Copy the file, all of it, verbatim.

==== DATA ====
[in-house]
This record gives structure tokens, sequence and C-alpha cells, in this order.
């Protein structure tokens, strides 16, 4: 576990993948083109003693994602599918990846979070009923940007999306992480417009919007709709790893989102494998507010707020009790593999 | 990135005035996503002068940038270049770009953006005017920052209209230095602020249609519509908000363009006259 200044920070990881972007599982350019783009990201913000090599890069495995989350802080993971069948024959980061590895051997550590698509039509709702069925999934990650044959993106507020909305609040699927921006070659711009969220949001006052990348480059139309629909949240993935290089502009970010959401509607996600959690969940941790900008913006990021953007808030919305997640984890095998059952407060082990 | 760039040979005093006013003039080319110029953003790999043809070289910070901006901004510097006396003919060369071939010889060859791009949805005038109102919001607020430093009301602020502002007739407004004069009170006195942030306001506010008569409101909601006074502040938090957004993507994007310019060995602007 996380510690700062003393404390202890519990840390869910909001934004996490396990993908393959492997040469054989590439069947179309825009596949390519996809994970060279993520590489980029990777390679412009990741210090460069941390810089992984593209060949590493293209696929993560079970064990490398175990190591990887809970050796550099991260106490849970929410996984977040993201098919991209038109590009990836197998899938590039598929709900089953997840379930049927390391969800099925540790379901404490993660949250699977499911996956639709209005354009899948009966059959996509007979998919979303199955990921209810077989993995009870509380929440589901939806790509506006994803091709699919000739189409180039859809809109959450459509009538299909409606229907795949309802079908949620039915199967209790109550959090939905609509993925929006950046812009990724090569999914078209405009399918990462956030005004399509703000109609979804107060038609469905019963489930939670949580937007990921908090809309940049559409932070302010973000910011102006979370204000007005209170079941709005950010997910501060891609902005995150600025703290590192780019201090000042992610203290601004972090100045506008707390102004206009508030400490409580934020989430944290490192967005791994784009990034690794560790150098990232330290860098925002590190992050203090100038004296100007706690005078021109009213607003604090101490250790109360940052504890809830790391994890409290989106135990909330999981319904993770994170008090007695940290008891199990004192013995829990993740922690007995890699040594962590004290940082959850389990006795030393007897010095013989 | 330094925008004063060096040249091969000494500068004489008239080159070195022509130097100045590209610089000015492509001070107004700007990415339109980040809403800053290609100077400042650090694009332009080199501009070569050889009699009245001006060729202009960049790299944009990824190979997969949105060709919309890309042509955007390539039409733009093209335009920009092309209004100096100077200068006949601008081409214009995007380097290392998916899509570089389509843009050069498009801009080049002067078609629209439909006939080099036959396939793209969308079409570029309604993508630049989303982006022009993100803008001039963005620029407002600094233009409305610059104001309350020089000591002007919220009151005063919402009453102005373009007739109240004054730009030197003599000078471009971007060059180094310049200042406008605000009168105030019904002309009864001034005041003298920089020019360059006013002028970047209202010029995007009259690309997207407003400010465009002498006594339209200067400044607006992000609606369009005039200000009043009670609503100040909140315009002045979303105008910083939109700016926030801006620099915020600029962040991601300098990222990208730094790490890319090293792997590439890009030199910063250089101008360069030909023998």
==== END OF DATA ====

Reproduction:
[in-house]
This record gives structure tokens, sequence and C-alpha cells, in this order.
């Protein structure tokens, strides 16, 4: 576990993948083109003693994602599918990846979070009923940007999306992480417009919007709709790893989102494998507010707020009790593999 | 990135005035996503002068940038270049770009953006005017920052209209230095602020249609519509908000363009006259 200044920070990881972007599982350019783009990201913000090599890069495995989350802080993971069948024959980061590895051997550590698509039509709702069925999934990650044959993106507020909305609040699927921006070659711009969220949001006052990348480059139309629909949240993935290089502009970010959401509607996600959690969940941790900008913006990021953007808030919305997640984890095998059952407060082990 | 760039040979005093006013003039080319110029953003790999043809070289910070901006901004510097006396003919060369071939010889060859791009949805005038109102919001607020430093009301602020502002007739407004004069009170006195942030306001506010008569409101909601006074502040938090957004993507994007310019060995602007 996380510690700062003393404390202890519990840390869910909001934004996490396990993908393959492997040469054989590439069947179309825009596949390519996809994970060279993520590489980029990777390679412009990741210090460069941390810089992984593209060949590493293209696929993560079970064990490398175990190591990887809970050796550099991260106490849970929410996984977040993201098919991209038109590009990836197998899938590039598929709900089953997840379930049927390391969800099925540790379901404490993660949250699977499911996956639709209005354009899948009966059959996509007979998919979303199955990921209810077989993995009870509380929440589901939806790509506006994803091709699919000739189409180039859809809109959450459509009538299909409606229907795949309802079908949620039915199967209790109550959090939905609509993925929006950046812009990724090569999914078209405009399918990462956030005004399509703000109609979804107060038609469905019963489930939670949580937007990921908090809309940049559409932070302010973000910011102006979370204000007005209170079941709005950010997910501060891609902005995150600025703290590192780019201090000042992610203290601004972090100045506008707390102004206009508030400490409580934020989430944290490192967005791994784009990034690794560790150098990232330290860098925002590190992050203090100038004296100007706690005078021109009213607003604090101490250790109360940052504890809830790391994890409290989106135990909330999981319904993770994170008090007695940290008891199990004192013995829990993740922690007995890699040594962590004290940082959850389990006795030393007897010095013989 | 330094925008004063060096040249091969000494500068004489008239080159070195022509130097100045590209610089000015492509001070107004700007990415339109980040809403800053290609100077400042650090694009332009080199501009070569050889009699009245001006060729202009960049790299944009990824190979997969949105060709919309890309042509955007390539039409733009093209335009920009092309209004100096100077200068006949601008081409214009995007380097290392998916899509570089389509843009050069498009801009080049002067078609629209439909006939080099036959396939793209969308079409570029309604993508630049989303982006022009993100803008001039963005620029407002600094233009409305610059104001309350020089000591002007919220009151005063919402009453102005373009007739109240004054730009030197003599000078471009971007060059180094310049200042406008605000009168105030019904002309009864001034005041003298920089020019360059006013002028970047209202010029995007009259690309997207407003400010465009002498006594339209200067400044607006992000609606369009005039200000009043009670609503100040909140315009002045979303105008910083939109700016926030801006620099915020600029962040991601300098990222990208730094790490890319090293792997590439890009030199910063250089101008360069030909023998």